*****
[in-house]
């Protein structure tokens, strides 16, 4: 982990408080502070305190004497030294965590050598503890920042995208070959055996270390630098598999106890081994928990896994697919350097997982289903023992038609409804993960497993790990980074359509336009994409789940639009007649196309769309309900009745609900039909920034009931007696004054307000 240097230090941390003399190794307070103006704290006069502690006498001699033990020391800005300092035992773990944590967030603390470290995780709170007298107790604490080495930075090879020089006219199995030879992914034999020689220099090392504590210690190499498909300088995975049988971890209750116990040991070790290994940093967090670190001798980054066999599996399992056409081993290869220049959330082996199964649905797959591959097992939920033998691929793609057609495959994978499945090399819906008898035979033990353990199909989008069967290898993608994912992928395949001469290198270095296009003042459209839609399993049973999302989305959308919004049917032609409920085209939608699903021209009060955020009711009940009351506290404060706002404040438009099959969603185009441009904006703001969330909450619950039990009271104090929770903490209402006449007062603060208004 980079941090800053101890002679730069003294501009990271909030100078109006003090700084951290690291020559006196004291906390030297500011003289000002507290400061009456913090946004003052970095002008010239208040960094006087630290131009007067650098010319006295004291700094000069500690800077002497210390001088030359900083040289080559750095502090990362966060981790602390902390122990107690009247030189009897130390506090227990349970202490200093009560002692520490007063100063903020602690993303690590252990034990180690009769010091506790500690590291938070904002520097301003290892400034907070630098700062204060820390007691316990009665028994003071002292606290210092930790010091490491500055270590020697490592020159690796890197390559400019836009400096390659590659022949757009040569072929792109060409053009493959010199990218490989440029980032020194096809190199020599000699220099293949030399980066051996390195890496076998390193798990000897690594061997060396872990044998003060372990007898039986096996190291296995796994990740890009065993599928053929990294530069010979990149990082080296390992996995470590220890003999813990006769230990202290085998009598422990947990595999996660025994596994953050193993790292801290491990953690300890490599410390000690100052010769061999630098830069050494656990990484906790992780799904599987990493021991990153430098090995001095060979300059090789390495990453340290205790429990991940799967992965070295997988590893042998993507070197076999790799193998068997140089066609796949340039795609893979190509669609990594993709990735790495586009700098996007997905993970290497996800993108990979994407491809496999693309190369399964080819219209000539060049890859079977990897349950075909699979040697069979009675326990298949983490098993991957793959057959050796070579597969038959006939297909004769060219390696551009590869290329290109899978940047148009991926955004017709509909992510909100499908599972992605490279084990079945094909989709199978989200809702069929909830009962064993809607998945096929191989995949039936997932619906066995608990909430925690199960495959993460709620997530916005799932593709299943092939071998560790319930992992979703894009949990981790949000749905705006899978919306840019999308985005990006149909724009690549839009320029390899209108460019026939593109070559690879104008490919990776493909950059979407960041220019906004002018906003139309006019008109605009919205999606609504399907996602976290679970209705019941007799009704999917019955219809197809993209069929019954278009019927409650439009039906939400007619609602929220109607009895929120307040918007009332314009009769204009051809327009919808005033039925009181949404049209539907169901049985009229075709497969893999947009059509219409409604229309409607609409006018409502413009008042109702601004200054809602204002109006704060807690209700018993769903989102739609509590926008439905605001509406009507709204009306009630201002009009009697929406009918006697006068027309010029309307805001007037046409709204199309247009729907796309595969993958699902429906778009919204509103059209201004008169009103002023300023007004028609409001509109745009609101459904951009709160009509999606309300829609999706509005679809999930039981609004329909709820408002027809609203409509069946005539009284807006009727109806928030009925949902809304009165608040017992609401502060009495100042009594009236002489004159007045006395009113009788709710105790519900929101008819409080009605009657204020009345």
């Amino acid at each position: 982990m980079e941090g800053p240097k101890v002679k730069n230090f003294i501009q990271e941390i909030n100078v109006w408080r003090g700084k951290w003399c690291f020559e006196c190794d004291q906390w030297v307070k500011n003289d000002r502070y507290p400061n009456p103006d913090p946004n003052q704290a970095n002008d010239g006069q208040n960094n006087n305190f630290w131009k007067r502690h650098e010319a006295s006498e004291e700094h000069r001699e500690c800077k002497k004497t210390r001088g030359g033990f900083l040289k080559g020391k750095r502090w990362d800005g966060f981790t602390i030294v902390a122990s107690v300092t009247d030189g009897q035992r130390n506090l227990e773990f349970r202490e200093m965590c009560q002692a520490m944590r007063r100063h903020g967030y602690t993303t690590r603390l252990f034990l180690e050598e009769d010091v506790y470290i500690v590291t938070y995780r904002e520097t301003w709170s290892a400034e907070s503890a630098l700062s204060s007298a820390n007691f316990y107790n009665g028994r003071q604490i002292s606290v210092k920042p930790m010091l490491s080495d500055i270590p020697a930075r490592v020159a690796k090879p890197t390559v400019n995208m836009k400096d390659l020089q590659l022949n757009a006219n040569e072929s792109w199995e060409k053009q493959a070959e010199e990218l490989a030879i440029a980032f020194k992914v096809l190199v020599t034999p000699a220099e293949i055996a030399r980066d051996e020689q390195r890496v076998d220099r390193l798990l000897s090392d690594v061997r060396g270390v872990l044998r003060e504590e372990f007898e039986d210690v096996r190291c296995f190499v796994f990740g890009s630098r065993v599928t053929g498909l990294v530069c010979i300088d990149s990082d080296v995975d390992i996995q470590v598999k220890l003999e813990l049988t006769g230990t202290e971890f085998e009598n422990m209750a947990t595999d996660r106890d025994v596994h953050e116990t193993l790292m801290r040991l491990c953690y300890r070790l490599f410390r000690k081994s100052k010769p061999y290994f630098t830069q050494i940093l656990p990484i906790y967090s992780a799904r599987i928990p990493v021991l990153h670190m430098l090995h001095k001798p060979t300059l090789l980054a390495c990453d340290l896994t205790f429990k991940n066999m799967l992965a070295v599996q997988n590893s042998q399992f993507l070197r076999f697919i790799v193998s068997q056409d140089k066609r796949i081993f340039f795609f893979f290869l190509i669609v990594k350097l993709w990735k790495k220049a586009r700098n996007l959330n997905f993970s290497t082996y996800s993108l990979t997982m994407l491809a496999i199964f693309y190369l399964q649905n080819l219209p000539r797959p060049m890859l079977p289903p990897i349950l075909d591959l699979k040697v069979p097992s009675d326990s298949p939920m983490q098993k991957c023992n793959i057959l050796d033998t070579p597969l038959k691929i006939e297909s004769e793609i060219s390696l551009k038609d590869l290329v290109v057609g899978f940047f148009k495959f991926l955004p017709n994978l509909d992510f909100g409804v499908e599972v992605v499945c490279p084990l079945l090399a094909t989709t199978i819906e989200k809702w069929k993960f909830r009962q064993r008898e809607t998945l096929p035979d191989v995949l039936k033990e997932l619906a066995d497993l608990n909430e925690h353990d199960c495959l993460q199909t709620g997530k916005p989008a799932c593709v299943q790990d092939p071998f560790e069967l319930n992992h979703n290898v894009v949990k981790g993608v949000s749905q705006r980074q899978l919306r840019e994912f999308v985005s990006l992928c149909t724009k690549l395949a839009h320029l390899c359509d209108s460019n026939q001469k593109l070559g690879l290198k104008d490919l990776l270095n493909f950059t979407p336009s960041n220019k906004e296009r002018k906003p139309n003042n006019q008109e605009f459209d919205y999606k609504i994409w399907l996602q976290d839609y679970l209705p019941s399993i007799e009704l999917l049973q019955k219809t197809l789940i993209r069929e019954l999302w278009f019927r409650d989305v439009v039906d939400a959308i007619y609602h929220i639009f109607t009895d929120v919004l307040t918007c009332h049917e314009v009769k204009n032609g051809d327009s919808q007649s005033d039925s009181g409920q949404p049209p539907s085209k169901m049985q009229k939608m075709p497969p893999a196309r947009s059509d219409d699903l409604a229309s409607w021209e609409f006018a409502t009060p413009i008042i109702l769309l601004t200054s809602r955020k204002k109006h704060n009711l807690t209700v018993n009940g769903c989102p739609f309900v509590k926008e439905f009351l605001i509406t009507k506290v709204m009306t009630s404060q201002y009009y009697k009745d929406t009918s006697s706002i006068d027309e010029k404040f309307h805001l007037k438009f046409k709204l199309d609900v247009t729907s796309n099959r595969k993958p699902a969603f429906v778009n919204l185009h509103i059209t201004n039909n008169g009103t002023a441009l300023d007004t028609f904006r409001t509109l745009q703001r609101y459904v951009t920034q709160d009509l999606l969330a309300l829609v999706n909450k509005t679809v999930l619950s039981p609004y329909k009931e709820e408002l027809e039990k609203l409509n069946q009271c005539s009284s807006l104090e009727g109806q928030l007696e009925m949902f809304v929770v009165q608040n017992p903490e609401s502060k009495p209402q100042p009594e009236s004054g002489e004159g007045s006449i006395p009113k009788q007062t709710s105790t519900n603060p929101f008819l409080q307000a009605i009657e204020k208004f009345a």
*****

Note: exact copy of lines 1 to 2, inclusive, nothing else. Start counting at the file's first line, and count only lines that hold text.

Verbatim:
[in-house]
């Protein structure tokens, strides 16, 4: 982990408080502070305190004497030294965590050598503890920042995208070959055996270390630098598999106890081994928990896994697919350097997982289903023992038609409804993960497993790990980074359509336009994409789940639009007649196309769309309900009745609900039909920034009931007696004054307000 240097230090941390003399190794307070103006704290006069502690006498001699033990020391800005300092035992773990944590967030603390470290995780709170007298107790604490080495930075090879020089006219199995030879992914034999020689220099090392504590210690190499498909300088995975049988971890209750116990040991070790290994940093967090670190001798980054066999599996399992056409081993290869220049959330082996199964649905797959591959097992939920033998691929793609057609495959994978499945090399819906008898035979033990353990199909989008069967290898993608994912992928395949001469290198270095296009003042459209839609399993049973999302989305959308919004049917032609409920085209939608699903021209009060955020009711009940009351506290404060706002404040438009099959969603185009441009904006703001969330909450619950039990009271104090929770903490209402006449007062603060208004 980079941090800053101890002679730069003294501009990271909030100078109006003090700084951290690291020559006196004291906390030297500011003289000002507290400061009456913090946004003052970095002008010239208040960094006087630290131009007067650098010319006295004291700094000069500690800077002497210390001088030359900083040289080559750095502090990362966060981790602390902390122990107690009247030189009897130390506090227990349970202490200093009560002692520490007063100063903020602690993303690590252990034990180690009769010091506790500690590291938070904002520097301003290892400034907070630098700062204060820390007691316990009665028994003071002292606290210092930790010091490491500055270590020697490592020159690796890197390559400019836009400096390659590659022949757009040569072929792109060409053009493959010199990218490989440029980032020194096809190199020599000699220099293949030399980066051996390195890496076998390193798990000897690594061997060396872990044998003060372990007898039986096996190291296995796994990740890009065993599928053929990294530069010979990149990082080296390992996995470590220890003999813990006769230990202290085998009598422990947990595999996660025994596994953050193993790292801290491990953690300890490599410390000690100052010769061999630098830069050494656990990484906790992780799904599987990493021991990153430098090995001095060979300059090789390495990453340290205790429990991940799967992965070295997988590893042998993507070197076999790799193998068997140089066609796949340039795609893979190509669609990594993709990735790495586009700098996007997905993970290497996800993108990979994407491809496999693309190369399964080819219209000539060049890859079977990897349950075909699979040697069979009675326990298949983490098993991957793959057959050796070579597969038959006939297909004769060219390696551009590869290329290109899978940047148009991926955004017709509909992510909100499908599972992605490279084990079945094909989709199978989200809702069929909830009962064993809607998945096929191989995949039936997932619906066995608990909430925690199960495959993460709620997530916005799932593709299943092939071998560790319930992992979703894009949990981790949000749905705006899978919306840019999308985005990006149909724009690549839009320029390899209108460019026939593109070559690879104008490919990776493909950059979407960041220019906004002018906003139309006019008109605009919205999606609504399907996602976290679970209705019941007799009704999917019955219809197809993209069929019954278009019927409650439009039906939400007619609602929220109607009895929120307040918007009332314009009769204009051809327009919808005033039925009181949404049209539907169901049985009229075709497969893999947009059509219409409604229309409607609409006018409502413009008042109702601004200054809602204002109006704060807690209700018993769903989102739609509590926008439905605001509406009507709204009306009630201002009009009697929406009918006697006068027309010029309307805001007037046409709204199309247009729907796309595969993958699902429906778009919204509103059209201004008169009103002023300023007004028609409001509109745009609101459904951009709160009509999606309300829609999706509005679809999930039981609004329909709820408002027809609203409509069946005539009284807006009727109806928030009925949902809304009165608040017992609401502060009495100042009594009236002489004159007045006395009113009788709710105790519900929101008819409080009605009657204020009345």